It’s World Refugee Day so I made it a point this year to visit the City of Asylum Poet Houses in Pittsburgh. These are designed to provide refugee poets a safe place to rebuild, imagine, and create.
Programs like this can provide a vital and necessary level of support worth advocating for. I want to take the time to encourage many of us as writers to consider how we encourage and support poets to find their voices, to challenge assumptions and traditions while expressing a future they can see themselves in.
As refugees emerge from disasters, conflicts and other scenarios that force them to leave their pasts behind, there are many questions for them to consider: What happens to their innermost dreams, the stories and ideals they grew up with? There are so many questions about what next.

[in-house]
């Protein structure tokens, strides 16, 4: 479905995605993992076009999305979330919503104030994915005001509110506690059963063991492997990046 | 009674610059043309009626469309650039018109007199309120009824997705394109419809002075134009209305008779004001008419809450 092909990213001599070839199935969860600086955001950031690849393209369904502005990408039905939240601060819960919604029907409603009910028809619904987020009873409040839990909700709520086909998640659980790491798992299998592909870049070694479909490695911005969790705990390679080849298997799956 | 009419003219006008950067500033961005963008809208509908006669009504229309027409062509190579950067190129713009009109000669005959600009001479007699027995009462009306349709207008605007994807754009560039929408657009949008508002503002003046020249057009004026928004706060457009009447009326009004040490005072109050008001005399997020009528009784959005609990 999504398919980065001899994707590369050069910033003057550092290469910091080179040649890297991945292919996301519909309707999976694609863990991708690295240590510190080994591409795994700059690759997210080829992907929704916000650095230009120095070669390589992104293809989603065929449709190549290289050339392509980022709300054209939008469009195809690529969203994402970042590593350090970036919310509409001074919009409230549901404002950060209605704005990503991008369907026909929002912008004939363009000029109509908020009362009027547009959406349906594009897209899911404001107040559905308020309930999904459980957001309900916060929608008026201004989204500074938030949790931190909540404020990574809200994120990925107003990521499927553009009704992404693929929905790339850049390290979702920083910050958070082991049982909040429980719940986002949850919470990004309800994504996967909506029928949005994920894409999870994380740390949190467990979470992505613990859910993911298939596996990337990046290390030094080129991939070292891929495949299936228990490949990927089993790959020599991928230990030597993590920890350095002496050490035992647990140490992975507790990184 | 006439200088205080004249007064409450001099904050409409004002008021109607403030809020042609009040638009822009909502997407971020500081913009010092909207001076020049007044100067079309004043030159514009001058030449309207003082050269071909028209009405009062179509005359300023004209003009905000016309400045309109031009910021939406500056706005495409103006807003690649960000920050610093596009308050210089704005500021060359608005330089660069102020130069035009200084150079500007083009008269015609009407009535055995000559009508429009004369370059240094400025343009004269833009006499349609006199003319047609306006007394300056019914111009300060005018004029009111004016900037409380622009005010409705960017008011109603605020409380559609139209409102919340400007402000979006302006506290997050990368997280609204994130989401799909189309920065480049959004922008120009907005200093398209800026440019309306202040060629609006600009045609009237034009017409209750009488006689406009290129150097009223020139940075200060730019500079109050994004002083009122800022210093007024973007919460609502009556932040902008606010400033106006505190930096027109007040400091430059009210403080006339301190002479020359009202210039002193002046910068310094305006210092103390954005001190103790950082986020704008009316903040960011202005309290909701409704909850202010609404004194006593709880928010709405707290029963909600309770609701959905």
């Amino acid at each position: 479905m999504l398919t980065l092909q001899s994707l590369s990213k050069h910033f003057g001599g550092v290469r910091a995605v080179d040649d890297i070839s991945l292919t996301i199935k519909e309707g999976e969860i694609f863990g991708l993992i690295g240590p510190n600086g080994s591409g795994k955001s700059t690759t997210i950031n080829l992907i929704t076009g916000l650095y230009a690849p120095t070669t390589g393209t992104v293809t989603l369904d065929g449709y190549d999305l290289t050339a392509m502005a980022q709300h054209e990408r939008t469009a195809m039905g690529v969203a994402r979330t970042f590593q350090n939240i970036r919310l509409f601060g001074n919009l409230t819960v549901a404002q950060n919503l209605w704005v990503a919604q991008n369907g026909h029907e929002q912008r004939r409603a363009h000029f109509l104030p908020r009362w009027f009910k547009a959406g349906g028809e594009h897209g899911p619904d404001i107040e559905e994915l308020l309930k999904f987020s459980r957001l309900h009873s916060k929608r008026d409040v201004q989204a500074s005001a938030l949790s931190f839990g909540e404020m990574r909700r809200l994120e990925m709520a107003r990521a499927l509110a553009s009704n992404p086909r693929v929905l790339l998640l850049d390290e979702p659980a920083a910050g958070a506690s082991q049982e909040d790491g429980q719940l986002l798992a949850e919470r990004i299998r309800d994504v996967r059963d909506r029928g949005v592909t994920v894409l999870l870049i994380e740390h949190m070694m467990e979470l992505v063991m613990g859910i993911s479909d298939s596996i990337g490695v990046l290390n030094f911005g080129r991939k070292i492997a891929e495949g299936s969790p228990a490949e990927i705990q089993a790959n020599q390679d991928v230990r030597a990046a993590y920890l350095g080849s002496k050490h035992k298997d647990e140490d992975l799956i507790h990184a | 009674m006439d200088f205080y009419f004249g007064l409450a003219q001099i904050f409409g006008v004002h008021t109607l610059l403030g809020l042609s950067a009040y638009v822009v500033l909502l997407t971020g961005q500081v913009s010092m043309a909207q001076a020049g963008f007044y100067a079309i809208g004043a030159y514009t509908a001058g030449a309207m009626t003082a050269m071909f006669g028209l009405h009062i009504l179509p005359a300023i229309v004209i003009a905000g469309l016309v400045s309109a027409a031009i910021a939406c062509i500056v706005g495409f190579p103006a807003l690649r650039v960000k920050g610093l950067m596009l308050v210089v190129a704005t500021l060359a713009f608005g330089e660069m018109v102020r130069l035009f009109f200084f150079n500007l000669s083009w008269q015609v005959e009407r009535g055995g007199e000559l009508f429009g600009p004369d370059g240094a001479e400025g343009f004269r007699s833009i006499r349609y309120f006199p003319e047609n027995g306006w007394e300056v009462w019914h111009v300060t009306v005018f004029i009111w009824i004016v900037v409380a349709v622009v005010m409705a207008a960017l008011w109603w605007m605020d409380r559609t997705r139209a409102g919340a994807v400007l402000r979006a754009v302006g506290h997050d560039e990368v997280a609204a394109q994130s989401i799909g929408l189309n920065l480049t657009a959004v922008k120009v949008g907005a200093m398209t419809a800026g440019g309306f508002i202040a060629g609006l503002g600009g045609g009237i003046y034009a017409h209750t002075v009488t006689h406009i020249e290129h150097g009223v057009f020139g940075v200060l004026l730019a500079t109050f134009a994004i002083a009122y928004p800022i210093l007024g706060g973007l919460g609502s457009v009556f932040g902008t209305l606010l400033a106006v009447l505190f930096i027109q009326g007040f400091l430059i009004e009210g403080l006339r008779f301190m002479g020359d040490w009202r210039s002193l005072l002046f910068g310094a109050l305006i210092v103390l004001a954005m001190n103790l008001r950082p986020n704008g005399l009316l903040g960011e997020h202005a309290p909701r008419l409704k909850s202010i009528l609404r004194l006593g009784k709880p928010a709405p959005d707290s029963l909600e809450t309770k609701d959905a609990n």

Sometimes, refugees get to return, and other times, they have to press forward, and this can often be difficult. And literature has historically played a vital role in their personal lives and the arc of their communities during their rebuilding.
Poetry has played, and will continue to play a role in that journey, and I appreciate all of you who’ve been there for the different communities and their poets who were exploring this.